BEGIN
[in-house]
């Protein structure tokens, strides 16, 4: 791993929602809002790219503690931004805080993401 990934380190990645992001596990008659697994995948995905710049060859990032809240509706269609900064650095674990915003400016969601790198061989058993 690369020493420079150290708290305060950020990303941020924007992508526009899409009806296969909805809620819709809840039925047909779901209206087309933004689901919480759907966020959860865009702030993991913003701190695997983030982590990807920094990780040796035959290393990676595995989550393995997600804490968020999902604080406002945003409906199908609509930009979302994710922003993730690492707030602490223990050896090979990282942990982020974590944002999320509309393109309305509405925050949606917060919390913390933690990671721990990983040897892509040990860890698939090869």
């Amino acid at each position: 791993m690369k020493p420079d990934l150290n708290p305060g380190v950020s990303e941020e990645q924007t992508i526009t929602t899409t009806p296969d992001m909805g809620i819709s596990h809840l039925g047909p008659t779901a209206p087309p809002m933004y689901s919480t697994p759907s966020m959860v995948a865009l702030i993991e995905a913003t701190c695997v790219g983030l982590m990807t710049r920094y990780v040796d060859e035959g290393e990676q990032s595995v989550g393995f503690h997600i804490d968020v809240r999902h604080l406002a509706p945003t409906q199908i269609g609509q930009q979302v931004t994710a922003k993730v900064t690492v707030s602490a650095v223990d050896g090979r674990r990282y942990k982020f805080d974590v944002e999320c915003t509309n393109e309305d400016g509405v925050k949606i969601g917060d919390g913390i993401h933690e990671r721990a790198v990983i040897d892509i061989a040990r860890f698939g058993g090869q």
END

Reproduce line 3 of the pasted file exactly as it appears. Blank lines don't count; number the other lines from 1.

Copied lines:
């Amino acid at each position: 791993m690369k020493p420079d990934l150290n708290p305060g380190v950020s990303e941020e990645q924007t992508i526009t929602t899409t009806p296969d992001m909805g809620i819709s596990h809840l039925g047909p008659t779901a209206p087309p809002m933004y689901s919480t697994p759907s966020m959860v995948a865009l702030i993991e995905a913003t701190c695997v790219g983030l982590m990807t710049r920094y990780v040796d060859e035959g290393e990676q990032s595995v989550g393995f503690h997600i804490d968020v809240r999902h604080l406002a509706p945003t409906q199908i269609g609509q930009q979302v931004t994710a922003k993730v900064t690492v707030s602490a650095v223990d050896g090979r674990r990282y942990k982020f805080d974590v944002e999320c915003t509309n393109e309305d400016g509405v925050k949606i969601g917060d919390g913390i993401h933690e990671r721990a790198v990983i040897d892509i061989a040990r860890f698939g058993g090869q």